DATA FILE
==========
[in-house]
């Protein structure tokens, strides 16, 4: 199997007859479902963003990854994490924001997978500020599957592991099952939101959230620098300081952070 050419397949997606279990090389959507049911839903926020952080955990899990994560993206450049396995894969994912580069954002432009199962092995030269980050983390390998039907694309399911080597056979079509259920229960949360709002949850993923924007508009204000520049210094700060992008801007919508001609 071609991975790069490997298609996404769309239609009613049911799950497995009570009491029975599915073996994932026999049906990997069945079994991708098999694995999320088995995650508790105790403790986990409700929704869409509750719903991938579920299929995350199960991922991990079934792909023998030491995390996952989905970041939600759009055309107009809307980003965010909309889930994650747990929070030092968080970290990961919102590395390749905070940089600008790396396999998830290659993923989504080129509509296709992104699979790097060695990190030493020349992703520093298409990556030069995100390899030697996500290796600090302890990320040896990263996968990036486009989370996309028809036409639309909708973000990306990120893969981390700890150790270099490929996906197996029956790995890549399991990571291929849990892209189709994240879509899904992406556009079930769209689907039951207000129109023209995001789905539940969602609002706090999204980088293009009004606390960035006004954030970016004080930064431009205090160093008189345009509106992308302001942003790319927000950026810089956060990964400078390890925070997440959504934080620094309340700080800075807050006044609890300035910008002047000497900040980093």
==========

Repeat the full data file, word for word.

[in-house]
């Protein structure tokens, strides 16, 4: 199997007859479902963003990854994490924001997978500020599957592991099952939101959230620098300081952070 050419397949997606279990090389959507049911839903926020952080955990899990994560993206450049396995894969994912580069954002432009199962092995030269980050983390390998039907694309399911080597056979079509259920229960949360709002949850993923924007508009204000520049210094700060992008801007919508001609 071609991975790069490997298609996404769309239609009613049911799950497995009570009491029975599915073996994932026999049906990997069945079994991708098999694995999320088995995650508790105790403790986990409700929704869409509750719903991938579920299929995350199960991922991990079934792909023998030491995390996952989905970041939600759009055309107009809307980003965010909309889930994650747990929070030092968080970290990961919102590395390749905070940089600008790396396999998830290659993923989504080129509509296709992104699979790097060695990190030493020349992703520093298409990556030069995100390899030697996500290796600090302890990320040896990263996968990036486009989370996309028809036409639309909708973000990306990120893969981390700890150790270099490929996906197996029956790995890549399991990571291929849990892209189709994240879509899904992406556009079930769209689907039951207000129109023209995001789905539940969602609002706090999204980088293009009004606390960035006004954030970016004080930064431009205090160093008189345009509106992308302001942003790319927000950026810089956060990964400078390890925070997440959504934080620094309340700080800075807050006044609890300035910008002047000497900040980093």